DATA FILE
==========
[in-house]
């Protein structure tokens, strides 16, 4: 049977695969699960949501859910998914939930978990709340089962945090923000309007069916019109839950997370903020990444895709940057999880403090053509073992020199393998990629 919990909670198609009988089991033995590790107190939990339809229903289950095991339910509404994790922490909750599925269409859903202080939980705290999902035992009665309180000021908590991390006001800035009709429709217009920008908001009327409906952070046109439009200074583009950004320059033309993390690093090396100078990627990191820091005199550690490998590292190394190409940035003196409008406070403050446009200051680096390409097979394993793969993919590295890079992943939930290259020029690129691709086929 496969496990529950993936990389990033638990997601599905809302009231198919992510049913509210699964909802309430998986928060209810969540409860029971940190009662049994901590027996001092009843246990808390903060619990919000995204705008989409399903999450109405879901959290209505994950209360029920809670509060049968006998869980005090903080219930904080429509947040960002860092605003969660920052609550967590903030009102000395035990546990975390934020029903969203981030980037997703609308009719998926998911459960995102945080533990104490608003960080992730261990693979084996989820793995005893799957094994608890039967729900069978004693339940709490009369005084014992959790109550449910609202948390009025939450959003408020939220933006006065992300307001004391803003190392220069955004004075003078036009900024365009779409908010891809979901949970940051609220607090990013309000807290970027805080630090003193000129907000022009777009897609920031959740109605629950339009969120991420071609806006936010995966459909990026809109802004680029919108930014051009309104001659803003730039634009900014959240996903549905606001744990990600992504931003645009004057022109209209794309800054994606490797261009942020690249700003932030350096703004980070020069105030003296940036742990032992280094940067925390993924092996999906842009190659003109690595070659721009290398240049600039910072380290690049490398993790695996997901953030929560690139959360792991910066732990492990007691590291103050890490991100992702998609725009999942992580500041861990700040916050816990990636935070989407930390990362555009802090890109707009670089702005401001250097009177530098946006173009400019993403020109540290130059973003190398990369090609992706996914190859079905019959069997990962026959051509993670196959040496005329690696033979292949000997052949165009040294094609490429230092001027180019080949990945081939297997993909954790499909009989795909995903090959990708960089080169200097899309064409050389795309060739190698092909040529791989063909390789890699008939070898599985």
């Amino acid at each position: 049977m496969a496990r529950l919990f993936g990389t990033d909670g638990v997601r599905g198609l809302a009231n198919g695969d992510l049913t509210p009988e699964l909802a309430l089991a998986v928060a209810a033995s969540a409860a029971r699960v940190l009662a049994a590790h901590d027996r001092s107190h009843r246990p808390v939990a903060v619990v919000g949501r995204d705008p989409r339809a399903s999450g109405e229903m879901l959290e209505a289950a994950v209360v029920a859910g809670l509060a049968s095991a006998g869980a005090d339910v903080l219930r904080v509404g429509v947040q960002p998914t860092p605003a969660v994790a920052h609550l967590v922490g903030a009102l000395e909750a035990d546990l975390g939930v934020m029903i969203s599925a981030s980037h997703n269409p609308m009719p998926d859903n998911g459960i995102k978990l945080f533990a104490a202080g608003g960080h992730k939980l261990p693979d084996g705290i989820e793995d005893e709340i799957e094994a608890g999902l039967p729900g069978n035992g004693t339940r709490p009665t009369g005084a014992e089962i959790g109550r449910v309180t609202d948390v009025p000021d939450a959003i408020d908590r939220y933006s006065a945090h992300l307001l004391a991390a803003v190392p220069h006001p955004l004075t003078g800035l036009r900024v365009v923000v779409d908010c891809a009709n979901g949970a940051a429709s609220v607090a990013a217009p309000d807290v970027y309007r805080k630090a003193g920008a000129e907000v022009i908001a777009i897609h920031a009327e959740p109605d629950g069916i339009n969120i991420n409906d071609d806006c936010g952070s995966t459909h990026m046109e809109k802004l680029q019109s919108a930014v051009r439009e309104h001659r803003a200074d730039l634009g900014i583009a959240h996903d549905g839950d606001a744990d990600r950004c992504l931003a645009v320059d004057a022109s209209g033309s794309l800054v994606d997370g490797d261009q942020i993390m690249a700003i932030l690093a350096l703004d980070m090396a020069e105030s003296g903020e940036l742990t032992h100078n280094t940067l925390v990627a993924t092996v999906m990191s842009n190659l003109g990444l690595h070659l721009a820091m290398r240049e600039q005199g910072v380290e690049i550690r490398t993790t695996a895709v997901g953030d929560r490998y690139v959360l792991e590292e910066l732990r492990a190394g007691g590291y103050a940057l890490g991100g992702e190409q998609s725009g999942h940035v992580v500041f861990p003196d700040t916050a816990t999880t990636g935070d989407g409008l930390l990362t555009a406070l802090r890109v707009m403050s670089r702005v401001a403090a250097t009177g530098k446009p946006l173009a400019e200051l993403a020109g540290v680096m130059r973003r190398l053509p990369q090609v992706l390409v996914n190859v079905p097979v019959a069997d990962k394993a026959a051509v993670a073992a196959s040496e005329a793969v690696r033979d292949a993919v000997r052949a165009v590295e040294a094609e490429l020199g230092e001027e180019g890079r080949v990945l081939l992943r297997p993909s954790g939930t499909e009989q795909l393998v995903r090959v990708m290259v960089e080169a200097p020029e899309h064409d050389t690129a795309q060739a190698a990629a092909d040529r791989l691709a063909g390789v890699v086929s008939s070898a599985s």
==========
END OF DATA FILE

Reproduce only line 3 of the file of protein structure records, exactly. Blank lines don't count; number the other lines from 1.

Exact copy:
């Amino acid at each position: 049977m496969a496990r529950l919990f993936g990389t990033d909670g638990v997601r599905g198609l809302a009231n198919g695969d992510l049913t509210p009988e699964l909802a309430l089991a998986v928060a209810a033995s969540a409860a029971r699960v940190l009662a049994a590790h901590d027996r001092s107190h009843r246990p808390v939990a903060v619990v919000g949501r995204d705008p989409r339809a399903s999450g109405e229903m879901l959290e209505a289950a994950v209360v029920a859910g809670l509060a049968s095991a006998g869980a005090d339910v903080l219930r904080v509404g429509v947040q960002p998914t860092p605003a969660v994790a920052h609550l967590v922490g903030a009102l000395e909750a035990d546990l975390g939930v934020m029903i969203s599925a981030s980037h997703n269409p609308m009719p998926d859903n998911g459960i995102k978990l945080f533990a104490a202080g608003g960080h992730k939980l261990p693979d084996g705290i989820e793995d005893e709340i799957e094994a608890g999902l039967p729900g069978n035992g004693t339940r709490p009665t009369g005084a014992e089962i959790g109550r449910v309180t609202d948390v009025p000021d939450a959003i408020d908590r939220y933006s006065a945090h992300l307001l004391a991390a803003v190392p220069h006001p955004l004075t003078g800035l036009r900024v365009v923000v779409d908010c891809a009709n979901g949970a940051a429709s609220v607090a990013a217009p309000d807290v970027y309007r805080k630090a003193g920008a000129e907000v022009i908001a777009i897609h920031a009327e959740p109605d629950g069916i339009n969120i991420n409906d071609d806006c936010g952070s995966t459909h990026m046109e809109k802004l680029q019109s919108a930014v051009r439009e309104h001659r803003a200074d730039l634009g900014i583009a959240h996903d549905g839950d606001a744990d990600r950004c992504l931003a645009v320059d004057a022109s209209g033309s794309l800054v994606d997370g490797d261009q942020i993390m690249a700003i932030l690093a350096l703004d980070m090396a020069e105030s003296g903020e940036l742990t032992h100078n280094t940067l925390v990627a993924t092996v999906m990191s842009n190659l003109g990444l690595h070659l721009a820091m290398r240049e600039q005199g910072v380290e690049i550690r490398t993790t695996a895709v997901g953030d929560r490998y690139v959360l792991e590292e910066l732990r492990a190394g007691g590291y103050a940057l890490g991100g992702e190409q998609s725009g999942h940035v992580v500041f861990p003196d700040t916050a816990t999880t990636g935070d989407g409008l930390l990362t555009a406070l802090r890109v707009m403050s670089r702005v401001a403090a250097t009177g530098k446009p946006l173009a400019e200051l993403a020109g540290v680096m130059r973003r190398l053509p990369q090609v992706l390409v996914n190859v079905p097979v019959a069997d990962k394993a026959a051509v993670a073992a196959s040496e005329a793969v690696r033979d292949a993919v000997r052949a165009v590295e040294a094609e490429l020199g230092e001027e180019g890079r080949v990945l081939l992943r297997p993909s954790g939930t499909e009989q795909l393998v995903r090959v990708m290259v960089e080169a200097p020029e899309h064409d050389t690129a795309q060739a190698a990629a092909d040529r791989l691709a063909g390789v890699v086929s008939s070898a599985s």